The types of information accessible under the right to information are outlined in Section 2(f). Information includes any type of content, such as −
"Public authority" is defined in Section 2(h). Public authorities are institutions of self-governance that are connected to the government either directly or indirectly. Any of the following ways may tie an authority to the government.
It was created, constituted, or governed by the Constitution.
It was established by a Parliamentary Act.
It was established by a state legislature act.
It is created or formed by a notification or order issued by the relevant authorities.
Salient Features of the Act
Key features of the Act are discussed below −
Public sector obligations: Section 4
Before making any major policies or decisions that will have an impact on the public, a public authority must make all relevant information about the public.
Every public authority is required to explain the reasoning behind any judicial or administrative decisions to those who will be affected by them.
Publication of specific information: Every public authority is required to disclose specific information within 120 days of the Act's passage. A few examples are listed below.
The specifics of its structure, tasks, and functions.
The authority and responsibilities of its officers and workers
The method used to make decisions, including the channels used for oversight and accountability.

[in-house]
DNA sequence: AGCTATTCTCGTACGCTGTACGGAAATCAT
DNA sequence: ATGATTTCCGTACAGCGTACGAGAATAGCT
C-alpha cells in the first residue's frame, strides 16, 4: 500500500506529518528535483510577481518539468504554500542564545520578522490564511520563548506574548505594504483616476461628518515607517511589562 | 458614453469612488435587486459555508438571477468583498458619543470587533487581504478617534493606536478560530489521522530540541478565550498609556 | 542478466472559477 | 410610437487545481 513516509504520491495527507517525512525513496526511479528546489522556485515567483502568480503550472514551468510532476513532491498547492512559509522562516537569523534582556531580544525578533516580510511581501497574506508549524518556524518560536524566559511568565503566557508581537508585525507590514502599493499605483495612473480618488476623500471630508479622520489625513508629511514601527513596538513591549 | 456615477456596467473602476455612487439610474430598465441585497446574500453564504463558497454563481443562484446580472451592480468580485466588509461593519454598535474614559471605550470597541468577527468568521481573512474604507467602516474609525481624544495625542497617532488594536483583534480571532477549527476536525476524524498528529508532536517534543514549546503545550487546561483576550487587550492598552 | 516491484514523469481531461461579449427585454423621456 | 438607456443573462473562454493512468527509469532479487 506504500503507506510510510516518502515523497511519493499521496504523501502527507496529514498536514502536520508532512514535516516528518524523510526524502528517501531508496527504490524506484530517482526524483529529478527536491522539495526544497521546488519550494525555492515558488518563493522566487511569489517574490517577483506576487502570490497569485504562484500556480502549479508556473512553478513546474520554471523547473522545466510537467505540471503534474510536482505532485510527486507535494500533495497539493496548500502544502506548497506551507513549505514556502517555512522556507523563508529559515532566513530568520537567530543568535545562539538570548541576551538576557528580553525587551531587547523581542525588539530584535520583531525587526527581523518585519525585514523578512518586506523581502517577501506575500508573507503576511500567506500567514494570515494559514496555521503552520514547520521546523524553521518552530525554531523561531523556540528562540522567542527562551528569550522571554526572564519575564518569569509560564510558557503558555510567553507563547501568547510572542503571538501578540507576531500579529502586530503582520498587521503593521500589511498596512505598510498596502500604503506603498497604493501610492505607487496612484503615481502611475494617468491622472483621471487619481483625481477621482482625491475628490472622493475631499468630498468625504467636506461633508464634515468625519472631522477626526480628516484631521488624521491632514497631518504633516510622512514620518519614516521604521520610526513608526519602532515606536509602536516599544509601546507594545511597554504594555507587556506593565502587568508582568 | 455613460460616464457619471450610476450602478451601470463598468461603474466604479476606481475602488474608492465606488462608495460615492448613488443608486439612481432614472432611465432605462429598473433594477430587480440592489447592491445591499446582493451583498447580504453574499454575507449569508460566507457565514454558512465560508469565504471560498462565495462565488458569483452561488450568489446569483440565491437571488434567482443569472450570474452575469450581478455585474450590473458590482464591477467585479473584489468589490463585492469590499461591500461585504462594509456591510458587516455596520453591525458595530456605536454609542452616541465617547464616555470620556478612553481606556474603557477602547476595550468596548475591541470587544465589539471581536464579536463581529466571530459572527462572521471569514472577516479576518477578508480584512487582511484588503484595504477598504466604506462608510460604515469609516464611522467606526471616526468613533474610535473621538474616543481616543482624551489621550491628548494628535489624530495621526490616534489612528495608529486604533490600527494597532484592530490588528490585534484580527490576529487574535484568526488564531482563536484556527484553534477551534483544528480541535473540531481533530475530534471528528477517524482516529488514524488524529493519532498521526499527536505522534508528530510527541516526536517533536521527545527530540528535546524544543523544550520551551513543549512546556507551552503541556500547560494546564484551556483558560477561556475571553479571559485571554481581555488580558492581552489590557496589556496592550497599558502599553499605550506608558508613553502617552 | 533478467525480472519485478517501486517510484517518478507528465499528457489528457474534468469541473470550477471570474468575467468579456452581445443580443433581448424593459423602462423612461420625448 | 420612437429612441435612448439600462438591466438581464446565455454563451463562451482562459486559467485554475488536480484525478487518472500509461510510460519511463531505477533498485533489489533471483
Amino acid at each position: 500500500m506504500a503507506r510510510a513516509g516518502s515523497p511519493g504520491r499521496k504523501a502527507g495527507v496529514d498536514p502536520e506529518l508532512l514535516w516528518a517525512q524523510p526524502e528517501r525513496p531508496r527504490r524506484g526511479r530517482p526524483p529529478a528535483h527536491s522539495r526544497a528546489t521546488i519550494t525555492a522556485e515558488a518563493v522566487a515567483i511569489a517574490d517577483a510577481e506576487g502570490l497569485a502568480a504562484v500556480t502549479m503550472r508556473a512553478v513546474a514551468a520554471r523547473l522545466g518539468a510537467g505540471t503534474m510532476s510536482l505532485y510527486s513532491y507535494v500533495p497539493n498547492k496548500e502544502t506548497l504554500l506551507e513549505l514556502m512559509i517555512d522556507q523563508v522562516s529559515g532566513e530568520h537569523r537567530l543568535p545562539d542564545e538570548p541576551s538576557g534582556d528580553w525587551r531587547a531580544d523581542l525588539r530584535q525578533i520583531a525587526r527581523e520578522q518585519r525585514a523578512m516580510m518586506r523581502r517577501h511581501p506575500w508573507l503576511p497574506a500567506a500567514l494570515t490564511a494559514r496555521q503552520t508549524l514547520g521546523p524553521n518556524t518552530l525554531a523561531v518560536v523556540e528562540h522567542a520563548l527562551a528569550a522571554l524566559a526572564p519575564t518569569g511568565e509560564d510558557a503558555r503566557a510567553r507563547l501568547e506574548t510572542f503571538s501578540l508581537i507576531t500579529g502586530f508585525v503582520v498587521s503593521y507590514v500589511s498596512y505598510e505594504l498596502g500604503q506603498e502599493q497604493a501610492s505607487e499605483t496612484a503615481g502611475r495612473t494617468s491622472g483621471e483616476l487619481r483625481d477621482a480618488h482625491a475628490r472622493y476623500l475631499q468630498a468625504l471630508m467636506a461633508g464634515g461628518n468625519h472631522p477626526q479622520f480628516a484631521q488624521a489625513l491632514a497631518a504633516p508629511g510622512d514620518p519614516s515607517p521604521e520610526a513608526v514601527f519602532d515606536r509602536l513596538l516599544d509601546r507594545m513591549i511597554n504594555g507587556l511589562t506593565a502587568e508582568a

Details of any arrangements for public participation in policy-making or policy implementation by public authorities should be provided when such arrangements exist.
Information provided voluntarily: Section 4 (2)
According to Section 4(2), public authorities are required to make an effort to inform the public suo moto regularly, using a variety of communication channels.
Sections 4(3) and 4(4) address information dissemination
The public can easily access information that has been widely disseminated under Section 4(3). According to Section 4(4), the following elements must be taken into account before disseminating information
The native tongue of a region.
The best means of communication in a specific locality.
Criticism of the RTI Act, 2005
One of the act's biggest drawbacks is that the bureaucracy's shoddy record-keeping causes file to go missing.
There have been reports of pointless RTI requests, and the information gathered has also been used to threaten government officials.
The Whistle Blower Act and other supplemental measures are weakening the impact of the RTI statute.
There are not enough people working for the information commissions.
The Right to Information Act of 2005 is a significant legal measure for enforcing citizens' right to information access. The Act requires prompt responses to citizen requests for information from the government. By visiting https://rtionline.gov.in/, a project of the Ministry of Personnel, Public Grievances, and Pension, and the Department of Personnel and Training, citizens can submit RTI requests to the Central Government's public authorities. You can submit an RTI request for the public. Entities managed by state governments can access the state's RTI portal or website.
Frequently Asked Questions
Q1. How can one use the RTI Act?
Ans. Any citizen may apply for an RTI by paying 10 rupees to the appointed official.
Q2. The right to information is what kind of a right?
Ans. The Supreme Court of India has classified the right to information as a fundamental right under Article 19(1) of the Indian Constitution.